J. Lohr, Paso Robles (San Luis Obispo County, California) Cabernet Sauvignon “Signature” 2019 ($100):  The seventh J. Lohr “Signature” has remained at the same price since its inception, and the quality has also remained in the same zone.  Jerry Lohr would say that this is exactly how it should be, and I know he’s proud to be able to have this flagship bottle make a bold statement year in and year out.  This recent release brings all the best of the appellation to bear, and it remains one of the better values at this price just about anywhere.  Continuing applause!  96

Jeff Runquist, Amador County (California) Barbera Reserve 2020 ($48):  Balance master Jeff Runquist has a way with Barbera.  Though the ripeness levels vary from year to year, his team always manages to find the point where the variety’s rich fruit and racy acidity find tension that awakens the palate.  Deep black cherry compote and spice aromas translate well on the bright palate, and a little citric kiss on the finish freshens and keeps the flavor pumping.  95

Jeff Runquist, Amador County (California) Barbera 2021 ($28):  This wine represents a different take on the grape than its counterparts in the Runquist lineup – one that really lets the fresh, tart fruit expression possible.  This could easily slide into a tasting of examples from Alba with only its bright spice components tipping it off as an outlier.  The red and blue fruit really sings here!  94

Jeff Runquist, Amador County (California) Zinfandel Cooper Ranch 2021 ($30):  Pepper and clove aromas start the countdown to launch, and at palate liftoff the zesty bold brambly fruit comes to life.  Cooper Vineyard can pull this off – it maintains Zinfandel’s charming pepper character even at high ripeness levels.  That pepper blasts through the finish without covering the fruit, and lemon zest notes keep things bright and mouthwatering.  Nicely stylized Zin!  95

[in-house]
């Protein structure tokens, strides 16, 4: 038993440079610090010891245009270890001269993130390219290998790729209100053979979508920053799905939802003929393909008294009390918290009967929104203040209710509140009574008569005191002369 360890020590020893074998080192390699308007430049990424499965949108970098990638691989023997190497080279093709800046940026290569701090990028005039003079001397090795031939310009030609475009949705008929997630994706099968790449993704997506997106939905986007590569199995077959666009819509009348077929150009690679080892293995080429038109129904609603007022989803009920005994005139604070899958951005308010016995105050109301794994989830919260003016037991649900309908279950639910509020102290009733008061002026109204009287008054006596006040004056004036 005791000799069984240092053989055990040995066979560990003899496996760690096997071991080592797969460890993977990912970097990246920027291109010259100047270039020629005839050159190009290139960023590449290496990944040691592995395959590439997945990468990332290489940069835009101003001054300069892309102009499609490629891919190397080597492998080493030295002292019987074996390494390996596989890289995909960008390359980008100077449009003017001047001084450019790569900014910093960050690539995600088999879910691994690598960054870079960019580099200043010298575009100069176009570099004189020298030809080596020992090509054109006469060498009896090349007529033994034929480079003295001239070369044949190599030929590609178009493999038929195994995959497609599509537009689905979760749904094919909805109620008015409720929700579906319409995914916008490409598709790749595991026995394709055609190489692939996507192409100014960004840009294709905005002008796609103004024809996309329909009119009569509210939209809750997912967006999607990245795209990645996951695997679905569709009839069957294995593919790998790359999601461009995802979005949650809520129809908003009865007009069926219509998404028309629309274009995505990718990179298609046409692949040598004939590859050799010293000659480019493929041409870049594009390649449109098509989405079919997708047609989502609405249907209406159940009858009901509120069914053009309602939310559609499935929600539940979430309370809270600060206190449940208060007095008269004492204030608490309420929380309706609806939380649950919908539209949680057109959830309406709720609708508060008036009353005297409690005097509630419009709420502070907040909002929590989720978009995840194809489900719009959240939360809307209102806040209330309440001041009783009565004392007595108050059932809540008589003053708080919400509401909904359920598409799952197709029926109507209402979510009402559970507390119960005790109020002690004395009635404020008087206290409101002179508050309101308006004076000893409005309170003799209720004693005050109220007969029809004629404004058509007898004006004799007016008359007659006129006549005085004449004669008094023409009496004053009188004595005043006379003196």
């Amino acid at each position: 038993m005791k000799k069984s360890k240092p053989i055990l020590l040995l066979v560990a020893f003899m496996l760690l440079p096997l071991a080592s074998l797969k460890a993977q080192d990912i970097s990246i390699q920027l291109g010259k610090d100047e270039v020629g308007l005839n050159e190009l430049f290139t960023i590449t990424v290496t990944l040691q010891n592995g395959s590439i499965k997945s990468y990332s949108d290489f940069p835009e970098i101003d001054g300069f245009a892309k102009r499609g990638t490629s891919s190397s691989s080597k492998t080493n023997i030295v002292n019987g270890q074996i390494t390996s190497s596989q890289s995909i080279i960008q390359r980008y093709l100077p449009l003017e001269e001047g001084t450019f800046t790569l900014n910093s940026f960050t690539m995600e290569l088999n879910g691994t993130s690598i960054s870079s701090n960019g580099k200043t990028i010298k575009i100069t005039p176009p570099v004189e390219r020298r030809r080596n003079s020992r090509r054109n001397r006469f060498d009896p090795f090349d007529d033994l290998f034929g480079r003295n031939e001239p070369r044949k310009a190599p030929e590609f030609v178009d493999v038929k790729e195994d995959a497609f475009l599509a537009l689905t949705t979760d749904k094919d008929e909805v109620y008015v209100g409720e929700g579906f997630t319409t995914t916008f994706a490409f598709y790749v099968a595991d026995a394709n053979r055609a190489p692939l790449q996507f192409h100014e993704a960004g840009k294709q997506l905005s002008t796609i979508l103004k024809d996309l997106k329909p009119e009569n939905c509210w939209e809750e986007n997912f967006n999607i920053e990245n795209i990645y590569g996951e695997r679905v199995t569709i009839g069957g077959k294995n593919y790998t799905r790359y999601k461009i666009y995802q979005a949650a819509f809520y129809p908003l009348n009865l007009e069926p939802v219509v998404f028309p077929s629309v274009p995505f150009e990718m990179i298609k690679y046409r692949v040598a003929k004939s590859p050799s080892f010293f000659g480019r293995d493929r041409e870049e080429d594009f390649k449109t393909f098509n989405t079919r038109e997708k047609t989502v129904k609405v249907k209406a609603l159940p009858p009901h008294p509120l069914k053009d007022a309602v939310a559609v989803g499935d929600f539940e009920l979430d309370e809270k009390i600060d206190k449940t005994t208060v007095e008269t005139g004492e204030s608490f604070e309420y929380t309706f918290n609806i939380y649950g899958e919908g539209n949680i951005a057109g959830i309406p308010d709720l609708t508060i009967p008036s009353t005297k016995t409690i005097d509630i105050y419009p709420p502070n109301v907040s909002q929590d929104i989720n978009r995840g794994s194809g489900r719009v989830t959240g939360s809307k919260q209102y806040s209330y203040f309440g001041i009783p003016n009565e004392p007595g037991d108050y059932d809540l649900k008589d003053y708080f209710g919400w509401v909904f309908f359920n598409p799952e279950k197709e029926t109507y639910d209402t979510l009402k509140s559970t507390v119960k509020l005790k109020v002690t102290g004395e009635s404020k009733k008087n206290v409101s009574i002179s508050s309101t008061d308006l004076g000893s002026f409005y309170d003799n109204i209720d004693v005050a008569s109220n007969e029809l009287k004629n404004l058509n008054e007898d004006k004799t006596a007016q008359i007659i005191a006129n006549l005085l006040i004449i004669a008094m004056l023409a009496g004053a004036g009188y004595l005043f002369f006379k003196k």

Jolo Vineyards (North Carolina) Red Wine “Jolotage Reserve” NV ($55):  This wine might be a little tricky to locate were it not for the wonders of the internet, and I highly recommend that you avail yourself of the technology and place an order for a bottle of this, especially if you have yet to get this state on your wine radar.  Think fruit forward-Bordeaux here and you’ll have the gist of things.  Bravo!  94

Ledson, Napa Valley (California) Cabernet Sauvignon Stagecoach Vineyard 2019 ($120):  Wines like this seem to beg for adjectives outside the regular descriptors in order to really convey what’s going on in the glass.  I’m going with “confident yet restrained swagger” for this offering. It is complete, and it knows it, but it doesn’t need to shout at you to let you know that.  It rides the line between old and new school expressions, offering something for everyone.  Serve this with your finest meals or the best cheese you can buy.  97